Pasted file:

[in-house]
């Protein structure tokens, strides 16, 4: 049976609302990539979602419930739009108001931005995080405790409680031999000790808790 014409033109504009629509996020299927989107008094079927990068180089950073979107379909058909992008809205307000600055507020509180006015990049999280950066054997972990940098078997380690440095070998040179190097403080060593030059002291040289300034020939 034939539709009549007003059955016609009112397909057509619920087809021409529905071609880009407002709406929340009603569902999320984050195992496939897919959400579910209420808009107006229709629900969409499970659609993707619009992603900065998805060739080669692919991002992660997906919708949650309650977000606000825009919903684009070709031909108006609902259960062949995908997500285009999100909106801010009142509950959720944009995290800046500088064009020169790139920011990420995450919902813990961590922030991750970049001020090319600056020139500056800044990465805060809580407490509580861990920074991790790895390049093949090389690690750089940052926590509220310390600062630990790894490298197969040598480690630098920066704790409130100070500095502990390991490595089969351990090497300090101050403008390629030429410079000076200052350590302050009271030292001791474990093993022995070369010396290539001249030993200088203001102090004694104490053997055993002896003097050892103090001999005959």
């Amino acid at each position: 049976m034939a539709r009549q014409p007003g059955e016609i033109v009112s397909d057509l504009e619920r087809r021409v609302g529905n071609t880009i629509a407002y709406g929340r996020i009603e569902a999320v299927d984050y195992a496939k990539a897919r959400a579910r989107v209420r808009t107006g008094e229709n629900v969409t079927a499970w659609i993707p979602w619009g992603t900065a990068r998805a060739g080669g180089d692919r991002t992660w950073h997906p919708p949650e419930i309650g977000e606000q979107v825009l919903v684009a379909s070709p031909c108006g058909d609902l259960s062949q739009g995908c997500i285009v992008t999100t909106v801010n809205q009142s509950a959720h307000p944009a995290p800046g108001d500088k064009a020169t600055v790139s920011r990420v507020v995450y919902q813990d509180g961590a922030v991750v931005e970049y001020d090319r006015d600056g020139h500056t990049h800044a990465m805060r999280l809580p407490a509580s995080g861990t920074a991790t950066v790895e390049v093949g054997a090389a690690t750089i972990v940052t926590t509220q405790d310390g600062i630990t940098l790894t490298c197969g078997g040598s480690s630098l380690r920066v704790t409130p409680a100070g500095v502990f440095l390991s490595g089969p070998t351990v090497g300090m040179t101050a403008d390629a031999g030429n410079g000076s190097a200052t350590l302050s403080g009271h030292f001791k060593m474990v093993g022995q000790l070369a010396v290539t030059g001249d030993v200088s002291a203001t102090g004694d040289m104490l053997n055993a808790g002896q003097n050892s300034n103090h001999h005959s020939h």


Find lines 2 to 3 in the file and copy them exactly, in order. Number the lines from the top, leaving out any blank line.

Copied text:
């Protein structure tokens, strides 16, 4: 049976609302990539979602419930739009108001931005995080405790409680031999000790808790 014409033109504009629509996020299927989107008094079927990068180089950073979107379909058909992008809205307000600055507020509180006015990049999280950066054997972990940098078997380690440095070998040179190097403080060593030059002291040289300034020939 034939539709009549007003059955016609009112397909057509619920087809021409529905071609880009407002709406929340009603569902999320984050195992496939897919959400579910209420808009107006229709629900969409499970659609993707619009992603900065998805060739080669692919991002992660997906919708949650309650977000606000825009919903684009070709031909108006609902259960062949995908997500285009999100909106801010009142509950959720944009995290800046500088064009020169790139920011990420995450919902813990961590922030991750970049001020090319600056020139500056800044990465805060809580407490509580861990920074991790790895390049093949090389690690750089940052926590509220310390600062630990790894490298197969040598480690630098920066704790409130100070500095502990390991490595089969351990090497300090101050403008390629030429410079000076200052350590302050009271030292001791474990093993022995070369010396290539001249030993200088203001102090004694104490053997055993002896003097050892103090001999005959």
């Amino acid at each position: 049976m034939a539709r009549q014409p007003g059955e016609i033109v009112s397909d057509l504009e619920r087809r021409v609302g529905n071609t880009i629509a407002y709406g929340r996020i009603e569902a999320v299927d984050y195992a496939k990539a897919r959400a579910r989107v209420r808009t107006g008094e229709n629900v969409t079927a499970w659609i993707p979602w619009g992603t900065a990068r998805a060739g080669g180089d692919r991002t992660w950073h997906p919708p949650e419930i309650g977000e606000q979107v825009l919903v684009a379909s070709p031909c108006g058909d609902l259960s062949q739009g995908c997500i285009v992008t999100t909106v801010n809205q009142s509950a959720h307000p944009a995290p800046g108001d500088k064009a020169t600055v790139s920011r990420v507020v995450y919902q813990d509180g961590a922030v991750v931005e970049y001020d090319r006015d600056g020139h500056t990049h800044a990465m805060r999280l809580p407490a509580s995080g861990t920074a991790t950066v790895e390049v093949g054997a090389a690690t750089i972990v940052t926590t509220q405790d310390g600062i630990t940098l790894t490298c197969g078997g040598s480690s630098l380690r920066v704790t409130p409680a100070g500095v502990f440095l390991s490595g089969p070998t351990v090497g300090m040179t101050a403008d390629a031999g030429n410079g000076s190097a200052t350590l302050s403080g009271h030292f001791k060593m474990v093993g022995q000790l070369a010396v290539t030059g001249d030993v200088s002291a203001t102090g004694d040289m104490l053997n055993a808790g002896q003097n050892s300034n103090h001999h005959s020939h």